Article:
Numerical Investigation of the Solidification of Nanoparticle-Based Colloidal Suspensions
Type of Degreedissertation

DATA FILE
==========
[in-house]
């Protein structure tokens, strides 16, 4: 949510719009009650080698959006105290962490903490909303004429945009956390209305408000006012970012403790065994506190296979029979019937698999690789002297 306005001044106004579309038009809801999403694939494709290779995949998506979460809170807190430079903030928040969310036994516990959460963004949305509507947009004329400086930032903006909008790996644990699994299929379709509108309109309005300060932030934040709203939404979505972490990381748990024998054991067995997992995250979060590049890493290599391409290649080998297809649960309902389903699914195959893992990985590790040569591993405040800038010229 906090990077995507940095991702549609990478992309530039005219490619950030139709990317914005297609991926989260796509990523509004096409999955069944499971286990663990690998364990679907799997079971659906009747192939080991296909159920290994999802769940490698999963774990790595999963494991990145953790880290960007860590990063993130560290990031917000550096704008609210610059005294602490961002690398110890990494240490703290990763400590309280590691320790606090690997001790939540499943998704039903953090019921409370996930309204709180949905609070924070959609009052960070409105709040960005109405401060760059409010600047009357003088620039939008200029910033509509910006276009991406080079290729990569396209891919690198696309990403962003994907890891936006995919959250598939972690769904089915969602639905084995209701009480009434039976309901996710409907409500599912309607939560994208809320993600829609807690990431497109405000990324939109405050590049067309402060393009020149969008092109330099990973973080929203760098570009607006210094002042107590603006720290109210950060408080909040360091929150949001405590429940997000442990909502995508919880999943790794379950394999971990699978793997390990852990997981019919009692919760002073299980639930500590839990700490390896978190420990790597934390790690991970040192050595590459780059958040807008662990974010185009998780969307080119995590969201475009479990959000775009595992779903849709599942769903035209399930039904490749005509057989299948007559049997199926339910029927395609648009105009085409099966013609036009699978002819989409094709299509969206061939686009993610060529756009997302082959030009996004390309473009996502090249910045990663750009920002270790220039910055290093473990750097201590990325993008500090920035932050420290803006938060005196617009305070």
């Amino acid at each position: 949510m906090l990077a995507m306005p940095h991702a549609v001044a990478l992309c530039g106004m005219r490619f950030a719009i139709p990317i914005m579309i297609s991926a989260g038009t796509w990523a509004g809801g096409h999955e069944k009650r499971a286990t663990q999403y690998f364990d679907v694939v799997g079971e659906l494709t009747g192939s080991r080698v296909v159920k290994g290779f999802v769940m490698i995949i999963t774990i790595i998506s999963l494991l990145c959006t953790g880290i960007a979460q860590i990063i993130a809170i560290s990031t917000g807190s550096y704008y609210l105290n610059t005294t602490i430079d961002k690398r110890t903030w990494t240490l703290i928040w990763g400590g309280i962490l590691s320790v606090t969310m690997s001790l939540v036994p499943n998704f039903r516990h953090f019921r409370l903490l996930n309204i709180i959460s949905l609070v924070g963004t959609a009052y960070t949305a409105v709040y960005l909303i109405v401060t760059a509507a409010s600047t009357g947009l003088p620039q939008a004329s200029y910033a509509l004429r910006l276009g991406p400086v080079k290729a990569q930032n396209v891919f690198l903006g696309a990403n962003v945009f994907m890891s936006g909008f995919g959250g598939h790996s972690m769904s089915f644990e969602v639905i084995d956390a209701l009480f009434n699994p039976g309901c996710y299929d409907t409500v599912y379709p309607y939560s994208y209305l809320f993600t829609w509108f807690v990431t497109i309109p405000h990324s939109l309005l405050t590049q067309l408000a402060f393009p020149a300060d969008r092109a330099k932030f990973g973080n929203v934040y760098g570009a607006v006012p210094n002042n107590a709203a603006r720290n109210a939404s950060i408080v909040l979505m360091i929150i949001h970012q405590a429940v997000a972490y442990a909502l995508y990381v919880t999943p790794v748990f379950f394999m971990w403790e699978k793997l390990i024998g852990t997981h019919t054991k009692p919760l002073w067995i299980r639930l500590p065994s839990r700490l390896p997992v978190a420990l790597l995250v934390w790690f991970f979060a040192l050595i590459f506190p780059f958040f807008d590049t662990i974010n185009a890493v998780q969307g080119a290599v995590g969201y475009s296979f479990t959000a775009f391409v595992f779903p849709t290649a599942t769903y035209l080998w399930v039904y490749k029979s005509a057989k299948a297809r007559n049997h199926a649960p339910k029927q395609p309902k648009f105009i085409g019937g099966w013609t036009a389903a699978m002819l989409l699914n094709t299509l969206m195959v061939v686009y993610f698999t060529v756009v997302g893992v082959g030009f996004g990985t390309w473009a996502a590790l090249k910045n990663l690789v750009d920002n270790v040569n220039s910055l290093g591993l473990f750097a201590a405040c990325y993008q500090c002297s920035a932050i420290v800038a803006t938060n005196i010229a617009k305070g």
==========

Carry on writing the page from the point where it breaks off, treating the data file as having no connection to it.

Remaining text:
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In this dissertation, analytical and numerical approaches were used for analysis of the solidification process of nanoparticle-based colloidal suspensions, with a special emphasis to those used as nanostructured-enhanced phase change materials (NePCM). A one-dimensional freezing model based on an extended version of the Rubinstein Problem will be used to analyze the solidification process of cyclohexane-copper suspensions. The chosen diameters for the nanoparticles are 7, 5 and 2 nm. The value of the initial volume fraction of the nanoparticles was varied. The rejection rate of the particles was controlled through the value of the segregation coefficient value (1 corresponding to no rejection of particles, 0.1, 0.01, and 0.001). With no particle rejection, the expedited movement of the solid-liquid interface with respect to the pure cyclohexane as the volume fraction of the particles increases is not always guaranteed for the same cold side surface temperature. However, with particle rejection, for most cases tested the solid-liquid interface is decelerated with respect to pure cyclohexane as the volume fraction of the nanoparticles is increased, and this deceleration is more pronounced as the particle size decreases. This deceleration is attributed to solidification when the rejection of the particles is switched from thermal- to solutal-controlled solidification and due to the development of a constitutionally supercooled liquid on the liquid side of the interface. The maximum attained value of the concentration at the solid-liquid interface is decreasing as the initial concentration of the particles is increased; however, the value of the interface temperature is decreased as the concentration of the particles is increased. The transition segregation coefficient that is the non-dimensional parameter that controls the transition from thermal- to solutal-controlled solidification is increased with the increase of the particle's volume fraction and with the decrease of the particle size. A two-dimensional model, which includes the effect of the fluid flow, will be implemented to simulate the freezing of water-copper suspension frozen from the bottom side of a square cavity. The diameter of the particles is 5 and 2 nm, and the particles' mass fraction is 10%. The model is based on the combination of a one-fluid-mixture approach with the single-domain enthalpy porosity model for phase change and assuming a linear dependence of the liquidus and solidus temperatures of the mushy zone on the local concentration of the nanoparticles subject to a constant value of the segregation coefficient. Thermal-solutal convection and the Brownian and thermophoretic effects are taken into account. The solid-liquid interface for the colloidal suspension with 5 nm particle size was almost planar throughout the solidification process. However, for the suspension with particle size of 2 nm, the solid-liquid interface evolved from a stable planar shape to an unstable dendritic structure. This transition was attributed to the constitutional supercooling effect, whereby the rejected particles that are pushed away from the interface into the liquid zone form regions of high concentration thus leading to a lower solidus temperature. Using the same two-dimensional model, the suspension of water-copper will be solidified unidirectionally from the left vertical side investigating the effect of different parameters on the thermal-solutal convection formed during the freezing process. Initially, the flow in the melt consisted of two vortices rotating in opposite directions. However, at later times only one counter clockwise rotating cell survived. Changing the material of the particle to alumina results in a crystallized phase with a higher concentration of particles if it is compared to that of the solid phase resulting from freezing the copper-water colloidal suspension. Decreasing the segregation coefficient destabilize the solid-liquid interface and increases the intensity of the convection cell with respect to that of no particle rejection. At slow freezing rates, the resulting crystal phase consisted of lower particle content if it is compared to that resulted from higher freezing rate.